There is a long and involved history of Oman and its tribes. Stories involving wars and the slave trade; water and oil. Building, destroying and now the presence of guest workers rapidly building roads seemingly to nowhere. A country which was not interested in tourism prior to 1992. A country steeped in traditional dress and traditions.

A country where there are a lot of camels. Camels which seemed to be more interesting to the rest of the passengers on my small tour bus than anything of landscape, history or narrative. As all compelling as elephants seem to be in Africa even when you know how large, destructive and horribly smelling they are. Camels which seemed to hold interest even among people told repeatedly that cute was not the issue – biting and spitting was.


was our first stop – repaired castle/fort/residence of the 1800s

from there it was on to
Sumhuram Archeological Park
and the center for Frankincense trading for the eight centuries encompassing three hundred years before the common era and five hundred more after . The sap being collected from trees sequestered far up in the Wadis and carefully hoarded, collected, traded and finally brought to this location. We were told that the permanent residents of the keep numbered only about 300, almost all devoted to the trade or security of the precious treasure of the incense.

The walls were (and are) built of stone, the openings small, the floors of sand. Inscriptions persist till the present day while the location is set on a protective bay; a hillside possible to defend.

I did mention camels – didn’t I?


The stop at a small mosque/memorial reminded us all of the bare land. Of a nomadic people who buried their dead where they were and moved on. Culture and the facts of daily living meaning that a return ever to this grave was neither possible or necessary. Women were buried with three markers, men with two. The Suni tradition with hands held next to the face in prayer helping to identify the head of the grave.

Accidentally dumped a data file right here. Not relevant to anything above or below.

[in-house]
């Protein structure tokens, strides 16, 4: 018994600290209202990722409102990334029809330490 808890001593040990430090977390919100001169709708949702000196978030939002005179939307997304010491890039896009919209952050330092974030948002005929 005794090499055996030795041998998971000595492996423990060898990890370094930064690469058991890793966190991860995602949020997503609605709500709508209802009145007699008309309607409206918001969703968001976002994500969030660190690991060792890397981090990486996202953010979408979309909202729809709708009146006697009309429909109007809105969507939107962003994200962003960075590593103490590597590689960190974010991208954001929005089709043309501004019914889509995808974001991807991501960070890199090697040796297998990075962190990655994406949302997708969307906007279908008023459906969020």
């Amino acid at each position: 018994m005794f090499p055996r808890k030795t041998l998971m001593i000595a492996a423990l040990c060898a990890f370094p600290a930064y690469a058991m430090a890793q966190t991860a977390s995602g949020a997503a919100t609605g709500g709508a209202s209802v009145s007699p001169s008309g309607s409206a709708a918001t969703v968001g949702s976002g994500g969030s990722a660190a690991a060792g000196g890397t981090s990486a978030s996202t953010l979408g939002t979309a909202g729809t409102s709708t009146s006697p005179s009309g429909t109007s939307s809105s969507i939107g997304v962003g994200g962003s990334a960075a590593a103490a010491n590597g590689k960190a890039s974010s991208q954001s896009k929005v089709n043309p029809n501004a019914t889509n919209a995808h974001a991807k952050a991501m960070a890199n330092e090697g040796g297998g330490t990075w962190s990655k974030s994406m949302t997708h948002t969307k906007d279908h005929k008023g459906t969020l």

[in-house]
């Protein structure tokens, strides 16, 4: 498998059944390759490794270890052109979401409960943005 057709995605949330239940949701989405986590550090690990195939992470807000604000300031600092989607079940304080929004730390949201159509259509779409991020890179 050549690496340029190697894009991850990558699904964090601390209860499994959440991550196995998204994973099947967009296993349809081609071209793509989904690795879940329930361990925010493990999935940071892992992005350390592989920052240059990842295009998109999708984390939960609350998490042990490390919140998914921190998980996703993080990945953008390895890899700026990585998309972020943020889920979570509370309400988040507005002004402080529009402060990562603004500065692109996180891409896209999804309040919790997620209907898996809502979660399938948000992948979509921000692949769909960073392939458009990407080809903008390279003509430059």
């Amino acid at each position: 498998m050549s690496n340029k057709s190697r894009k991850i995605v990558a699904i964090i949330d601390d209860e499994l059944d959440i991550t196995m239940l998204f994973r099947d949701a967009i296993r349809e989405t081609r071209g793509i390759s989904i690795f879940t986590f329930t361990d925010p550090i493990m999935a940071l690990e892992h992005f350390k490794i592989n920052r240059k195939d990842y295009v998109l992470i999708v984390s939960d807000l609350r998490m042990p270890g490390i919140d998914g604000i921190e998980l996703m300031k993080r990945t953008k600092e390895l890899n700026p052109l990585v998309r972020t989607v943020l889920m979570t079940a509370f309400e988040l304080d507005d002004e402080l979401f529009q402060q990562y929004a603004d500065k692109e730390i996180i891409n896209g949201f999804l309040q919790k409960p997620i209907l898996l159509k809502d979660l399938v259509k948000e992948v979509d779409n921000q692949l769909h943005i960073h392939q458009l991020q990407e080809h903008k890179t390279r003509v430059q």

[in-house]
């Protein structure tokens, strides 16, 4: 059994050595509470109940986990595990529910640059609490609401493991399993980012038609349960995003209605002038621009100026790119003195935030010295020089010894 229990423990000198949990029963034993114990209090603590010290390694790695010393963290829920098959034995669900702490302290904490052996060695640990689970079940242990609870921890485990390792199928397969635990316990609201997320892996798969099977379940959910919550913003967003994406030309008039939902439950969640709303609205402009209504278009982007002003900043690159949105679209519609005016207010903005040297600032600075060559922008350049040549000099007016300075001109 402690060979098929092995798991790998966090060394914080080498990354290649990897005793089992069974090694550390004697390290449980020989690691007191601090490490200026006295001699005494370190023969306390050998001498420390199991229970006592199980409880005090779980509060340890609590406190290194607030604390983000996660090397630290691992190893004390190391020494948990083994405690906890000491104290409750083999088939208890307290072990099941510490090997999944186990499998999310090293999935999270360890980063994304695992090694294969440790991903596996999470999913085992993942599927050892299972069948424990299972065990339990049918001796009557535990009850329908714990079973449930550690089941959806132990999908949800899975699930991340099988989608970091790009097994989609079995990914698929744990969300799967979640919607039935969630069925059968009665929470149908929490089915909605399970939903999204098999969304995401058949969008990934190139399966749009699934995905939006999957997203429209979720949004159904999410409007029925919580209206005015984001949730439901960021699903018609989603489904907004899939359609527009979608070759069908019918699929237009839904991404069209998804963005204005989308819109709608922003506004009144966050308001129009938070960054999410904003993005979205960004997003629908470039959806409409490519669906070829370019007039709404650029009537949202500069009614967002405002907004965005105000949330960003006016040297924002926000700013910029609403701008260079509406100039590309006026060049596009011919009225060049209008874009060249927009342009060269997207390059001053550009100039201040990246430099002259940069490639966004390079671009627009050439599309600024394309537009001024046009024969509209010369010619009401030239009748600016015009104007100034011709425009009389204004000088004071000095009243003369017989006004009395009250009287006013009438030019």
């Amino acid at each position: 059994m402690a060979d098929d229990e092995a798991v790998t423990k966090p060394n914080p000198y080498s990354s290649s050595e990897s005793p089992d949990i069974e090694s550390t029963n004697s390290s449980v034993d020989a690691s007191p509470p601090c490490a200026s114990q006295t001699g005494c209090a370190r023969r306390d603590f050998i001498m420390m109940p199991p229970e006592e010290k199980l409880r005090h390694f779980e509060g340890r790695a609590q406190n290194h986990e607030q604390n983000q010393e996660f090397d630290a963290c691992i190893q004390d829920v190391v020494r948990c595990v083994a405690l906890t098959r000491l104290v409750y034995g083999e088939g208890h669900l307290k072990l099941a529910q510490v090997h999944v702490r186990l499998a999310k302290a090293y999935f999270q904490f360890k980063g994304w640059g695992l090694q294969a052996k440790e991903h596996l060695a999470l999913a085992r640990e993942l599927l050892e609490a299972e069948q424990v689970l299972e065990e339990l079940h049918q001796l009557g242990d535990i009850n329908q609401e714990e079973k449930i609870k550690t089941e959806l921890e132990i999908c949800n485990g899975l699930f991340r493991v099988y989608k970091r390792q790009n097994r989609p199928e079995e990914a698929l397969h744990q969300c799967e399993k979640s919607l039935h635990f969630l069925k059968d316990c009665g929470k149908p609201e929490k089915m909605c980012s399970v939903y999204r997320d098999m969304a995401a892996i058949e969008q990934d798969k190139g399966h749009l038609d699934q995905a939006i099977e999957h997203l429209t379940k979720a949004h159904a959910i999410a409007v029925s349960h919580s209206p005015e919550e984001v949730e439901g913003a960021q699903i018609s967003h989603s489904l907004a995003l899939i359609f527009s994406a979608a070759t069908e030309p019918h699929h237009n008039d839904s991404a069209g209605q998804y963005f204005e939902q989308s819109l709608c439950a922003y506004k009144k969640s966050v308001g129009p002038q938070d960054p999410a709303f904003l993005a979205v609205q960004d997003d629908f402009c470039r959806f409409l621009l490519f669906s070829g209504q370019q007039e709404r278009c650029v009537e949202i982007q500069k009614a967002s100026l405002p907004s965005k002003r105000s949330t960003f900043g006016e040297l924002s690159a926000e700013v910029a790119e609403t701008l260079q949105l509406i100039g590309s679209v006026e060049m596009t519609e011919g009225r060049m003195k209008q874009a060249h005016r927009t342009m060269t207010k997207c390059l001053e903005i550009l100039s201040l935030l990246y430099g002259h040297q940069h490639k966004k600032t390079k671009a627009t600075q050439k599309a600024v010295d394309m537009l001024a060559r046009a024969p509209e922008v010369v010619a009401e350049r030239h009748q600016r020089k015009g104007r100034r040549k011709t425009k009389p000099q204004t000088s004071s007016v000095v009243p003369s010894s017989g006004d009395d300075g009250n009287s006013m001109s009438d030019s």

oh, yes – and goats. Can’t forget the goats at home even in the middle of villages


From there it was a quick look at caves the Beduins used seasonally as living quarters (the current presence of water is manmade) with some now made accessible for the tourists.

the land looks dry – this is not the monsoon season and the camels graze where they can and seem no more bothered by the thorns on the various acacia trees than were the giraffes of Tanzania

which made our first glimpse of the coast, water, gleaming sand that much more surprising in contrast.


We saw formations left from their volcanic origins, areas where the sea would spray up through blow holes when the tide was in. Open faces of rock and areas thinly covered with sand and soil, sturdy and stubborn plants clinging precariously to the steep slopes.

A wadi high in the hills

home to the trees the source of frankincense which was harvested by repeated cutting and scraping at the trees

and, of course, camels

Print Friendly, PDF & Email

About Holly

fiber person - knitter, spinner, weaver who spent 33 years being a military officer to fund the above. And home. And family. Sewing and quilting projects are also in the stash. After living again in Heidelberg after retiring (finally) from the U.S. Army May 2011, we moved to the US ~ Dec 2015. Something about being over 65 and access to health care. It also might have had to do with finding a buyer for our house. Allegedly this will provide me a home base in the same country as our four adult children, all of whom I adore, so that I can drive them totally insane. Considerations of time to knit down the stash…(right, and if you believe that…) and spin and .... There is now actually enough time to do a bit of consulting, editing. Even more amazing - we have only one household again. As long as everyone understands that I still, 40 years into our marriage, don't do kitchens or bathrooms. For that matter, not being a golden retriever, I don't do slippers or newspapers either. I don’t miss either the military or full-time clinical practice. Limiting my public health/travel med/consulting and lecturing to “when I feel like it” has let me happily spend my pension cruising, stash enhancing (oops), arguing with the DH about where we are going to travel next and book buying. Life is good!
This entry was posted in Travel. Bookmark the permalink.

Leave a Reply

Your email address will not be published. Required fields are marked *

This site uses Akismet to reduce spam. Learn how your comment data is processed.